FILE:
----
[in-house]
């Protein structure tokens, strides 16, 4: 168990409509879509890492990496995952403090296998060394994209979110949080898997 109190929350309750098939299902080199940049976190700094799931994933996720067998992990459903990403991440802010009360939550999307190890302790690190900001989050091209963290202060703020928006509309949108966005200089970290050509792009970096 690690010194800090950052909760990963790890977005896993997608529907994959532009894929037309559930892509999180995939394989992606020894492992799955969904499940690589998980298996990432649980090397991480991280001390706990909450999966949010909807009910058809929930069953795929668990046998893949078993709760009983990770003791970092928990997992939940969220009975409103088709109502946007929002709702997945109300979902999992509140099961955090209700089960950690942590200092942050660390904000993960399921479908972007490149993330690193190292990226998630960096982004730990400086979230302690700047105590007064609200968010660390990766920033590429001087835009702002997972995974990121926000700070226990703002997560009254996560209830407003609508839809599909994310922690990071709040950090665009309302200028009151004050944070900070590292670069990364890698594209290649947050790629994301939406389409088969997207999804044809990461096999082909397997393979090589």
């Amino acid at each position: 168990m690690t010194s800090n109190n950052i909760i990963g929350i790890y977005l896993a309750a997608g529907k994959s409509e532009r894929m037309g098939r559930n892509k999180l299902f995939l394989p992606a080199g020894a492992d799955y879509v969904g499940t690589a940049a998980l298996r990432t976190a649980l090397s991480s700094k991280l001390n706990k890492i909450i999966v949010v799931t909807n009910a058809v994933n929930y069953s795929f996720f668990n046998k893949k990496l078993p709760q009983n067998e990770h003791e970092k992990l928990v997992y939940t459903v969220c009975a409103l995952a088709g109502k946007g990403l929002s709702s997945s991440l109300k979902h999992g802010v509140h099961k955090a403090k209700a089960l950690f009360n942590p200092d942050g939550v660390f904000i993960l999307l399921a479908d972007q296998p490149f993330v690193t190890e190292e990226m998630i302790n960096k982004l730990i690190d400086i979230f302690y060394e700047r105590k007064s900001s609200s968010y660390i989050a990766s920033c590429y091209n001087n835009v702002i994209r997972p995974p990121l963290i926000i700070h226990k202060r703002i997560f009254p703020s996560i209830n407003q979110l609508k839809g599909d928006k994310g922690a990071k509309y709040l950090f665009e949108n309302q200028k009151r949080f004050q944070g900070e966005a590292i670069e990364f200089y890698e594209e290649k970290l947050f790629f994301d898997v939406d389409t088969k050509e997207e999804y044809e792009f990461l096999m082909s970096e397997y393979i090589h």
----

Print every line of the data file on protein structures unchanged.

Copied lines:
[in-house]
């Protein structure tokens, strides 16, 4: 168990409509879509890492990496995952403090296998060394994209979110949080898997 109190929350309750098939299902080199940049976190700094799931994933996720067998992990459903990403991440802010009360939550999307190890302790690190900001989050091209963290202060703020928006509309949108966005200089970290050509792009970096 690690010194800090950052909760990963790890977005896993997608529907994959532009894929037309559930892509999180995939394989992606020894492992799955969904499940690589998980298996990432649980090397991480991280001390706990909450999966949010909807009910058809929930069953795929668990046998893949078993709760009983990770003791970092928990997992939940969220009975409103088709109502946007929002709702997945109300979902999992509140099961955090209700089960950690942590200092942050660390904000993960399921479908972007490149993330690193190292990226998630960096982004730990400086979230302690700047105590007064609200968010660390990766920033590429001087835009702002997972995974990121926000700070226990703002997560009254996560209830407003609508839809599909994310922690990071709040950090665009309302200028009151004050944070900070590292670069990364890698594209290649947050790629994301939406389409088969997207999804044809990461096999082909397997393979090589």
């Amino acid at each position: 168990m690690t010194s800090n109190n950052i909760i990963g929350i790890y977005l896993a309750a997608g529907k994959s409509e532009r894929m037309g098939r559930n892509k999180l299902f995939l394989p992606a080199g020894a492992d799955y879509v969904g499940t690589a940049a998980l298996r990432t976190a649980l090397s991480s700094k991280l001390n706990k890492i909450i999966v949010v799931t909807n009910a058809v994933n929930y069953s795929f996720f668990n046998k893949k990496l078993p709760q009983n067998e990770h003791e970092k992990l928990v997992y939940t459903v969220c009975a409103l995952a088709g109502k946007g990403l929002s709702s997945s991440l109300k979902h999992g802010v509140h099961k955090a403090k209700a089960l950690f009360n942590p200092d942050g939550v660390f904000i993960l999307l399921a479908d972007q296998p490149f993330v690193t190890e190292e990226m998630i302790n960096k982004l730990i690190d400086i979230f302690y060394e700047r105590k007064s900001s609200s968010y660390i989050a990766s920033c590429y091209n001087n835009v702002i994209r997972p995974p990121l963290i926000i700070h226990k202060r703002i997560f009254p703020s996560i209830n407003q979110l609508k839809g599909d928006k994310g922690a990071k509309y709040l950090f665009e949108n309302q200028k009151r949080f004050q944070g900070e966005a590292i670069e990364f200089y890698e594209e290649k970290l947050f790629f994301d898997v939406d389409t088969k050509e997207e999804y044809e792009f990461l096999m082909s970096e397997y393979i090589h």